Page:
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Davis In Miami

December 15, 2011 | By | Reply More

 

Part Two of the Early Life of D. P. Davis: Davis in Miami

By Rodney Kite-Powell

Curator, Tampa Bay History Center

 

The people of Miami found themselves in the midst of a real estate boom at the

close of World War I. Several factors contributed to the astonishing growth in south

Florida. Personal transportation had been revolutionized by the appearance of affordable

automobiles and the construction of new roads, connecting not only the state with its

neighbors, but also cities and towns within the state. This combined seamlessly with the

emergence of a new American middle class that had both extra time and extra money.

Florida=s notoriously low land prices provided the necessary catalyst, offering an

excellent opportunity for people willing to suffer through the heat and mosquitoes – two

facets of tropical Florida that had not yet been conquered.

Davis was not in the early group of Miami land speculators, which included Carl

Fisher and the Lummus Brothers, but he did watch and learn from them. Like most every

aspect of his life, the story of how Davis first started selling real estate in Miami is more

parable than history. The basic story is as follows: Davis came across a development

that had been Alanguishing@ on the market. While not in the most advantageous location,

with a little perseverance and a lot of advertising, Davis sold every available lot within

days, making a tidy profit for his efforts.

While there is undoubtedly some truth to the story, Davis’ publicity machine,

which went into overdrive after 1924, probably enhanced the original details. Davis did

begin selling land that was thought too difficult to sell because it sat two and a half miles

from the city center. He then opened his own company, United Realty, and started his

first development, a business district dubbed Commercial Biltmore. This property lay in

the greater Buena Vista subdivision, located just north of Miami=s city limits. Buena

Vista, or at least a section of it, is likely the fabled “languishing” property. He knew the

importance of advertising, but more importantly he understood the benefit of providing

complete infrastructure with his subdivisions. For Commercial Biltmore, that

infrastructure included wide streets, curbing, sidewalks, water and sewer service and lush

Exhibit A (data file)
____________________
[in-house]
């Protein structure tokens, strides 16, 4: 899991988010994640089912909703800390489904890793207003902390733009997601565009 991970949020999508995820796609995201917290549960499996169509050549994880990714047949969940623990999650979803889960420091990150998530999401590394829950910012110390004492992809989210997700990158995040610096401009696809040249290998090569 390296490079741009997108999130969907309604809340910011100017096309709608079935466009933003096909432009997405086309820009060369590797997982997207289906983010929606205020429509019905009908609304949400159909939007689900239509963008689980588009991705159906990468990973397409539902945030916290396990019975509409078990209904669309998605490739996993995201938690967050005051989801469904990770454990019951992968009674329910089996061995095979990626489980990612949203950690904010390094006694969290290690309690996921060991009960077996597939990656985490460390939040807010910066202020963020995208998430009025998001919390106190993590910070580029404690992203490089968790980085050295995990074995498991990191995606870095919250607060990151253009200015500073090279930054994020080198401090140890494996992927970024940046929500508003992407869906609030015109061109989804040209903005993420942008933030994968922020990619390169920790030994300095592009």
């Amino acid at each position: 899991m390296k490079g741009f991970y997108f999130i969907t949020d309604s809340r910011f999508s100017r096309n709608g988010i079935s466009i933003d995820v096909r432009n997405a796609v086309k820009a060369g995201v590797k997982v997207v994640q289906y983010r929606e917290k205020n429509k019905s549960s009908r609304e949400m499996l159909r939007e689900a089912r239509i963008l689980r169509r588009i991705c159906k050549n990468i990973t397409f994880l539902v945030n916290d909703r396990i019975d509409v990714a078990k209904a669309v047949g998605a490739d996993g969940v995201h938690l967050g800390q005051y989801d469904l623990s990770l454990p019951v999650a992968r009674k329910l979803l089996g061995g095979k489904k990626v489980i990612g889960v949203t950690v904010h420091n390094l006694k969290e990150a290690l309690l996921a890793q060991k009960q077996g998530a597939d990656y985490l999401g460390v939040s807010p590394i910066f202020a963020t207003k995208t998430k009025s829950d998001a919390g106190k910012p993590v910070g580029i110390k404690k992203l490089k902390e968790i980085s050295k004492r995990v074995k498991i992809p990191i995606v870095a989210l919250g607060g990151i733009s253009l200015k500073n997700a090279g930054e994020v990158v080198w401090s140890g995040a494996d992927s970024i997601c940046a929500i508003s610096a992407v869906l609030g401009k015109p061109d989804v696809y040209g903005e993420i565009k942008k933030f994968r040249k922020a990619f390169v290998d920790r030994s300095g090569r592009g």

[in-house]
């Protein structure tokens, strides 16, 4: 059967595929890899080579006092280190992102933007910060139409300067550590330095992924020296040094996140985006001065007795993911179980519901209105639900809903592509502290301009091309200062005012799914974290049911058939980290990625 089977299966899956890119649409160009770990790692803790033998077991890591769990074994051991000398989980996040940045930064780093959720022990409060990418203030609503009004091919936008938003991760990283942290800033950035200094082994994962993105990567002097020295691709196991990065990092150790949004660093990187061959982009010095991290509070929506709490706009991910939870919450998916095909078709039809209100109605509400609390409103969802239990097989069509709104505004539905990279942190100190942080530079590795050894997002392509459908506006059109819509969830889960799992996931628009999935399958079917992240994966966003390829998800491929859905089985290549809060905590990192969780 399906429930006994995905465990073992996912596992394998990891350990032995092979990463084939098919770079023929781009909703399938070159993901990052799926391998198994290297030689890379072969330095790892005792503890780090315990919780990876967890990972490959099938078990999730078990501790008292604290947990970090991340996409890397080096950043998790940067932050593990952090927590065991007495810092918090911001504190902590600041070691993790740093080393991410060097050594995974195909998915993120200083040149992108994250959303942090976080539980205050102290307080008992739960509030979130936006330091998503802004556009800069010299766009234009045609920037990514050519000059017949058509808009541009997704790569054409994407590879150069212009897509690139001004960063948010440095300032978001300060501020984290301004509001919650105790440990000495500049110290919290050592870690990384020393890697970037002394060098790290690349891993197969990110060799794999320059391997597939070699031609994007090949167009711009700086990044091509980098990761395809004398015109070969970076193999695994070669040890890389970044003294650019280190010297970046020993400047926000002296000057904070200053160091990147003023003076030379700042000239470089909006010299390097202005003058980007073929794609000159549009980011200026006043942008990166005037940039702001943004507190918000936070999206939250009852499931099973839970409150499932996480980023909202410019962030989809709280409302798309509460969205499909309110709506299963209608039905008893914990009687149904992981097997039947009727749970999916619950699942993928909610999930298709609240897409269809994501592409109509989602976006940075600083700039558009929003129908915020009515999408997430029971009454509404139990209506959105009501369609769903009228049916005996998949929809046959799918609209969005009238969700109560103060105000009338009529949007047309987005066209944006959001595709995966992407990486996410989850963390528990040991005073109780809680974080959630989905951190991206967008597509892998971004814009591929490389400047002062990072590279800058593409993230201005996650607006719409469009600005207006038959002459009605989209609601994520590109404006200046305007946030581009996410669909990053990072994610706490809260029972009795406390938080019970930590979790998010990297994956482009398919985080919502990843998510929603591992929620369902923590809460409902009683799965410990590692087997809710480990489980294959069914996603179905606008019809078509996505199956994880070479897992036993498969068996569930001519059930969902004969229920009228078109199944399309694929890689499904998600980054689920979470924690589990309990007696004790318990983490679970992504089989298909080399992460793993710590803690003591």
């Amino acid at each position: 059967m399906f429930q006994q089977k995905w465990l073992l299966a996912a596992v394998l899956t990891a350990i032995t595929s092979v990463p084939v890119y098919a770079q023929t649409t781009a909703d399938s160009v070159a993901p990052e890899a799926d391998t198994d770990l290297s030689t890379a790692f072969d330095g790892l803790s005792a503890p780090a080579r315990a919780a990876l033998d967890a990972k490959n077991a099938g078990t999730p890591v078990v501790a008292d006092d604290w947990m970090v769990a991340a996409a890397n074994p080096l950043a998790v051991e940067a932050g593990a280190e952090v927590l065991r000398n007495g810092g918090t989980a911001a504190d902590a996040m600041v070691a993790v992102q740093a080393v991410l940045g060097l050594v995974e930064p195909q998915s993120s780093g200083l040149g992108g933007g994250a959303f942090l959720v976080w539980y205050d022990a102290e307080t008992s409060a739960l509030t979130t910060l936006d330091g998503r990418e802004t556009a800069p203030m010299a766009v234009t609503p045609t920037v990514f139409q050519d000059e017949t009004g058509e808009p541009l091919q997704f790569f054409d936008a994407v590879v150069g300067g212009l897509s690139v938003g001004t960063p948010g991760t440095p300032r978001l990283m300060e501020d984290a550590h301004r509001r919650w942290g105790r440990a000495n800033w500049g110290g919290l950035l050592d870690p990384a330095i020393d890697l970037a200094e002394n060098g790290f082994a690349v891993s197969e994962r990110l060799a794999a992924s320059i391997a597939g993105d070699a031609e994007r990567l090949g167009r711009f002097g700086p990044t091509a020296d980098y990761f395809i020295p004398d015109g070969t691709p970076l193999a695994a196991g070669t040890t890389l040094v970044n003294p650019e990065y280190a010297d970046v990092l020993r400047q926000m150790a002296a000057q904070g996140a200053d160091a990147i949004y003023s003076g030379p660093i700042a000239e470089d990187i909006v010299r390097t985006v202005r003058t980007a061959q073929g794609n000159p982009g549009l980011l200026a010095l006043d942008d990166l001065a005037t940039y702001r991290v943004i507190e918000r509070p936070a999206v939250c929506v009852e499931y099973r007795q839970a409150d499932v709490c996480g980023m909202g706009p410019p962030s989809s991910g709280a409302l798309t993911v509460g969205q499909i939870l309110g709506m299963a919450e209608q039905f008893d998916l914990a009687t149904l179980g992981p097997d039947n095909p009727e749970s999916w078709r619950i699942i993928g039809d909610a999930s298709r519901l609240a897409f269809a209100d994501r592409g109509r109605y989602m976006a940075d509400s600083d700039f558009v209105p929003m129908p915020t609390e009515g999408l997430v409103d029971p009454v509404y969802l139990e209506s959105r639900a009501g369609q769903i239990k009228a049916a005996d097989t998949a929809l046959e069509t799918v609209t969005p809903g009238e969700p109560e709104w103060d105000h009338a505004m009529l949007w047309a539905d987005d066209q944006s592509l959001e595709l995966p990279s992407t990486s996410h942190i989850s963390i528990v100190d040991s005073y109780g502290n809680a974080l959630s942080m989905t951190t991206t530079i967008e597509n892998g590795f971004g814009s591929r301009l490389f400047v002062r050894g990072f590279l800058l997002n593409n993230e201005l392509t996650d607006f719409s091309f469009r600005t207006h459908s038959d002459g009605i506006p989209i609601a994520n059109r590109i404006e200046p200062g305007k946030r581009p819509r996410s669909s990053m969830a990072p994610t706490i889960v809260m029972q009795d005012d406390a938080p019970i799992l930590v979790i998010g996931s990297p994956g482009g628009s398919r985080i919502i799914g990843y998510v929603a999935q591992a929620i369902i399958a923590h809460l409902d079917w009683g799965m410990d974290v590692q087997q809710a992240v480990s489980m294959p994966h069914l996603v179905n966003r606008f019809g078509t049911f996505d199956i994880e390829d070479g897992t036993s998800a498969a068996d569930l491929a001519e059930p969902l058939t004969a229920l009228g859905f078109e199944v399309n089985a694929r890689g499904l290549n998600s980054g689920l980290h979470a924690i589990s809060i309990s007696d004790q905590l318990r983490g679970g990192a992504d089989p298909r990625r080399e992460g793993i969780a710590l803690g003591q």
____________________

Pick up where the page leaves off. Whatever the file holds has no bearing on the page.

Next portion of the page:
landscaping. Davis did not use the Mediterranean Revival style of architecture that later

would become synonymous with the Florida Boom. Instead, his architects used a local

vernacular style, building mostly bungalows in the residential areas with Colonial and

Federal influences found in the commercial sections.

While his Miami adventure provided a financial windfall for Davis, it also took

away something very dear. His wife, Marjorie, died while giving birth to their second

child, a boy named David Paul Davis, Jr. in 1922. It is unimaginable how Davis, at the

peak of his professional life, felt as his personal life seemed to fall apart. The baby

survived the ordeal, and Davis pulled himself together and finished his real estate

projects. He did not do it alone. He asked his younger brother, Milton, along with

Milton=s wife Louise, to come to Miami and help him with his developments and,

probably, with his wounded family. Milton went to Miami and, though he worked for a

different company, Fidelity Realty, their offices were less than a half-mile apart.

After his wife=s death, Davis began to indulge in the excesses that marked the

Jazz Age. Defying prohibition, a Davis hallmark, was a core tenet of the era. He also

began seeing a woman named Lucille Zehring, one of movie producer Mack Sennett=s

“Bathing Beauties.” Another product of the free-wheeling Twenties, Zehring would play

a very pivotal role in Davis’ future.

Davis had to realize that, despite his accomplishments in Miami, he could not

compete with developments like Fisher=s Miami Beach or George Merrick=s Coral

Gables, or for that matter Addison Mizner=s Palm Beach. Once again, Davis began to

look elsewhere for new opportunities. He decided to return to Tampa, which itself was

caught up in Florida=s land boom. In addition, with the exception of Milton who was in

Miami, Davis=s immediate family lived in the bustling west coast city, and he could rely

on them to help care for his two young boys.

Unfortunately, all of Tampa’s prime real estate had long been sold and developed

B at least the land above sea level. Davis heard of a plan that would change the City of

Tampa forever. Burks E. Hamner, a local real estate promoter, had conceived of the idea

of developing the mudflats in Hillsborough Bay in 1921. Hamner likely contacted Davis

in late 1922 or early 1923 about beginning what would become Davis Islands. During a

Tampa Rotary Club lunch in early 1923, Hamner described Ain minute detail@ his idea for

an island development. Club members, at the time, claimed he had a Avivid imagination.@

Davis and his two boys departed Miami in January 1924, almost exactly four

years after his arrival. He left behind six thriving communities and, in a more practical

move, retained his Miami business office which he renamed D.P. Davis, Inc.

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